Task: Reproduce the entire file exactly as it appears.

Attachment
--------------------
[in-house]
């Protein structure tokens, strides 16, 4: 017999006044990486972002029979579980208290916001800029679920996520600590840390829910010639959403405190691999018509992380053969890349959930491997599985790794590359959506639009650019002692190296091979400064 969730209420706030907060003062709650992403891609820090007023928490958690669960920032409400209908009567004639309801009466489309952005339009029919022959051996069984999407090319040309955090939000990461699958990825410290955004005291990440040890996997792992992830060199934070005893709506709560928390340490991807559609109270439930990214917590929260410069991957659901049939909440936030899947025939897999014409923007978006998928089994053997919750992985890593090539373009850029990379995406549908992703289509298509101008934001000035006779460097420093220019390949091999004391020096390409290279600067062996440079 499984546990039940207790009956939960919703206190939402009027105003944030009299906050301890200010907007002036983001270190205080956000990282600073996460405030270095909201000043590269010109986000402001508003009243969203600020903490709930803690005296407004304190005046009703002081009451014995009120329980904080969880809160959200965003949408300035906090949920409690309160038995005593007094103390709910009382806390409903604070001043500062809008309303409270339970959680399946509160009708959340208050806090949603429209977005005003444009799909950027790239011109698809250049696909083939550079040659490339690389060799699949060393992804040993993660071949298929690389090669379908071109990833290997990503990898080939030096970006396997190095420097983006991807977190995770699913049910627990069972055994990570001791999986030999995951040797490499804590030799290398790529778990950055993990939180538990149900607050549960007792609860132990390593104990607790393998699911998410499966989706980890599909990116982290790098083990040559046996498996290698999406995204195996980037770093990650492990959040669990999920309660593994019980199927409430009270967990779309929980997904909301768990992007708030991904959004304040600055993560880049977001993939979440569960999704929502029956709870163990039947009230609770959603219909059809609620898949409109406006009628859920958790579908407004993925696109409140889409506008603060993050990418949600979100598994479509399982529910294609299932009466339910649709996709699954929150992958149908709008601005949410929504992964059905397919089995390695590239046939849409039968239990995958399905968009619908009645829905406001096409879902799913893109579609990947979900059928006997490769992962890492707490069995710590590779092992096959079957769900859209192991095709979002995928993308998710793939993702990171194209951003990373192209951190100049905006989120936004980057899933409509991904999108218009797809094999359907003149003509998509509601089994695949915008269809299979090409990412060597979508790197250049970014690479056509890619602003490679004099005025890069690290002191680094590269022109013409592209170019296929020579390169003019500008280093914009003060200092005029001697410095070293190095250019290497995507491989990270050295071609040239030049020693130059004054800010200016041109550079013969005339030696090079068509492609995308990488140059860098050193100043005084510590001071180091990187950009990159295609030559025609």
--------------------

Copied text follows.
[in-house]
């Protein structure tokens, strides 16, 4: 017999006044990486972002029979579980208290916001800029679920996520600590840390829910010639959403405190691999018509992380053969890349959930491997599985790794590359959506639009650019002692190296091979400064 969730209420706030907060003062709650992403891609820090007023928490958690669960920032409400209908009567004639309801009466489309952005339009029919022959051996069984999407090319040309955090939000990461699958990825410290955004005291990440040890996997792992992830060199934070005893709506709560928390340490991807559609109270439930990214917590929260410069991957659901049939909440936030899947025939897999014409923007978006998928089994053997919750992985890593090539373009850029990379995406549908992703289509298509101008934001000035006779460097420093220019390949091999004391020096390409290279600067062996440079 499984546990039940207790009956939960919703206190939402009027105003944030009299906050301890200010907007002036983001270190205080956000990282600073996460405030270095909201000043590269010109986000402001508003009243969203600020903490709930803690005296407004304190005046009703002081009451014995009120329980904080969880809160959200965003949408300035906090949920409690309160038995005593007094103390709910009382806390409903604070001043500062809008309303409270339970959680399946509160009708959340208050806090949603429209977005005003444009799909950027790239011109698809250049696909083939550079040659490339690389060799699949060393992804040993993660071949298929690389090669379908071109990833290997990503990898080939030096970006396997190095420097983006991807977190995770699913049910627990069972055994990570001791999986030999995951040797490499804590030799290398790529778990950055993990939180538990149900607050549960007792609860132990390593104990607790393998699911998410499966989706980890599909990116982290790098083990040559046996498996290698999406995204195996980037770093990650492990959040669990999920309660593994019980199927409430009270967990779309929980997904909301768990992007708030991904959004304040600055993560880049977001993939979440569960999704929502029956709870163990039947009230609770959603219909059809609620898949409109406006009628859920958790579908407004993925696109409140889409506008603060993050990418949600979100598994479509399982529910294609299932009466339910649709996709699954929150992958149908709008601005949410929504992964059905397919089995390695590239046939849409039968239990995958399905968009619908009645829905406001096409879902799913893109579609990947979900059928006997490769992962890492707490069995710590590779092992096959079957769900859209192991095709979002995928993308998710793939993702990171194209951003990373192209951190100049905006989120936004980057899933409509991904999108218009797809094999359907003149003509998509509601089994695949915008269809299979090409990412060597979508790197250049970014690479056509890619602003490679004099005025890069690290002191680094590269022109013409592209170019296929020579390169003019500008280093914009003060200092005029001697410095070293190095250019290497995507491989990270050295071609040239030049020693130059004054800010200016041109550079013969005339030696090079068509492609995308990488140059860098050193100043005084510590001071180091990187950009990159295609030559025609």